He squinted his eyes and continued drawing, unaware about what went on around him, so engrossed was he in his drawings. I would walk around and try to catch glimpses of what he drew- toy trains, teddy bears, mountains. Though he was yet to warm up to me, he was no longer bothered when I tried to talk to him. 

It was after a couple of weeks that he finally mustered up and managed to speak to me. He showed me his drawings and I was enthralled. His drawings were mature for his age. Each picture told me a story. This boy was truly gifted. The family that he drew, presumably his mother and father, they seemed to sit apart across a table looking sad. Was he having problems at home? Why was he determined to dodge my questions? The only way I got to know anything about his life was through his drawings. 

But what stuck me was this, all his sketches were in shade of grey. They were devoid of any color, whatsoever. He used his pencils to draw and while the rest of the children in my class seemed to run out of colors to enhance their drawings, Ishaan was more than happy to continue his artworks using the mere normal pencils. 

At first, it didn't bother me much. Maybe, he just liked to experiment with pencils first. But that was before I saw it. The one painting that he drew so carefully. With extra care, as if perfecting every little detail before showing it to me. I was disturbed by what he drew. How could this be the drawing of a six year old? He looked at me with his innocent smile. I didn't know how to react, I simply smiled and told the class that I would be back soon and stepped out.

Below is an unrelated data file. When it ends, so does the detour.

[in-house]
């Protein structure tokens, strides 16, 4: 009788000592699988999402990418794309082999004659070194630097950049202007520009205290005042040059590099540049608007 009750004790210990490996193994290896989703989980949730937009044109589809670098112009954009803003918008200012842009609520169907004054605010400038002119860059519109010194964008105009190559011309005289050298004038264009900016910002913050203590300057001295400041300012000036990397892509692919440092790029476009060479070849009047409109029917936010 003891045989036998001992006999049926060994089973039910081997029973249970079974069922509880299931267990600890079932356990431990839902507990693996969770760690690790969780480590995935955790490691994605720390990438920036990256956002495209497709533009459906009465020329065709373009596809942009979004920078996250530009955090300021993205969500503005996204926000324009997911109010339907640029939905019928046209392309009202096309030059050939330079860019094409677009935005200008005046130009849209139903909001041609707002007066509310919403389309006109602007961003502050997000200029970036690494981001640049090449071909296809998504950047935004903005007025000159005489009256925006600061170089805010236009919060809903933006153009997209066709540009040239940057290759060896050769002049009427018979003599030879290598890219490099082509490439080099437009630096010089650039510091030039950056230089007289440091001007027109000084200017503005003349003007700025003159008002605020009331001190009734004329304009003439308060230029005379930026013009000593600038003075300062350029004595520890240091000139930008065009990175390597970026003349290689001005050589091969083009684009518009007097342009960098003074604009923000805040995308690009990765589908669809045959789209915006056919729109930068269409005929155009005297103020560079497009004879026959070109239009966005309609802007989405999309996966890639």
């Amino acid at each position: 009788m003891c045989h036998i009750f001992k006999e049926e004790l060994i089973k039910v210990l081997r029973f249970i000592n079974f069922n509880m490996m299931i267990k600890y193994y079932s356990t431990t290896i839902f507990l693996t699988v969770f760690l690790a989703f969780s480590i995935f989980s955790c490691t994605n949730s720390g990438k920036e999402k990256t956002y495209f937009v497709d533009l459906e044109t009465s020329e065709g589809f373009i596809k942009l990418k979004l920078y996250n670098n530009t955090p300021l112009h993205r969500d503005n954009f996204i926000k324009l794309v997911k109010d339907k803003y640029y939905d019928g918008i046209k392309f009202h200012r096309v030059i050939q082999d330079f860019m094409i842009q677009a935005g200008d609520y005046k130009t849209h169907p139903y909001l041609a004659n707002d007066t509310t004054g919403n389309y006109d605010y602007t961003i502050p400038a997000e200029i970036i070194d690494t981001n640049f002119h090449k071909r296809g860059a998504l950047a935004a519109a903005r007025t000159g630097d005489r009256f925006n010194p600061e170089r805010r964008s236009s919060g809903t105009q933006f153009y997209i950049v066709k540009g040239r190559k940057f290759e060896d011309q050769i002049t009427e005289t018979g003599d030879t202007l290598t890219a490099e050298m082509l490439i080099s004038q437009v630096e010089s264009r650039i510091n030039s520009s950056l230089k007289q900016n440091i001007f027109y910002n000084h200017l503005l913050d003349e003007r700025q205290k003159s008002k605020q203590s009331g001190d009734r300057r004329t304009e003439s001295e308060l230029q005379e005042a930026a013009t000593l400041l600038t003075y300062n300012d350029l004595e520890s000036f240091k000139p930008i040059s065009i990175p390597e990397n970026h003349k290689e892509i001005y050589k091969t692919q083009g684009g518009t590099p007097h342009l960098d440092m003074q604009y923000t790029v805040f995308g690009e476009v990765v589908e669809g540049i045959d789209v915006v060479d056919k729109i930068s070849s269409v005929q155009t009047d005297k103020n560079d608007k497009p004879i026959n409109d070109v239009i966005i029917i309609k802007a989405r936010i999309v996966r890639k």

I had to tell someone. This child, obviously needed help. We would have to call in his parents for sure. I hurried to the principal's office, Mr. Dev would have to help me with this one. This was not something that I could handle on my own. I went to his room and showed him the drawing and told what had happened. For a moment, he seemed not to hear what I was saying, all he did was stare at the sheet of paper in front of him. Ishaan's drawing.

"Where did you find this?" he asked, a look of bewilderment on his face.

"This was drawn by Ishaan, the boy in my class," I replied, equally puzzled.

"Ishaan, you said? What is his full name?"

I gave it to him.

"Are you sure? Let me check my records. I don't recall enrolling an Ishaan in Class 1 B," he told me. 

I was confused. What was happening here? If there was no Ishaan, then who was the curly haired boy in my class?

"I was right, Miss. There is no Ishaan in your class. None of the twenty four kids in your class are named Ishaan."

Twenty four? I had twenty five kids in my class. Ishaan was the twenty fifth. 

My face must have gone ashen white, because he asked me to sit down and got me a glass of water. And that was when he told me. About the bus crash one year back. How the kids in grade one were taken on a picnic on that cursed day in the school bus. The bus that met with the accident. A lot of kids were injured. But one had died, along with the driver. 

I looked at the drawing in my hand, the one that Ishaan had drawn so carefully. The bus filled with children crashing. And then I understood. Why he had not used any colors in his drawings. Because he had drawn what he had seen around him. For him, the place he was trapped in was grey. There were no colors in his life. Not anymore. Not for the past one year. 

I felt a chill go down my spine as I looked outside the window. The last bell had gone while I was sitting in Mr. Dev's office. Children had boarded the buses that had started going, one by one. That was when I saw him. Ishaan. Waving at me from the window seat of one of the buses. A giggle on his face when he saw me. His beautiful curls bouncing with him. The sunlight glinted on the bus window casting a rainbow for my eyes and then, he was gone. Just like that. 

P.S. I had missed blogging for the past few days as I was busy celebrating Onam. Wishing all of you a very happy happy Onam!

P.P.S. This story has been running around my head for quite some time. It refused to go away till I penned it down. Pardon me if it's a bit rusty.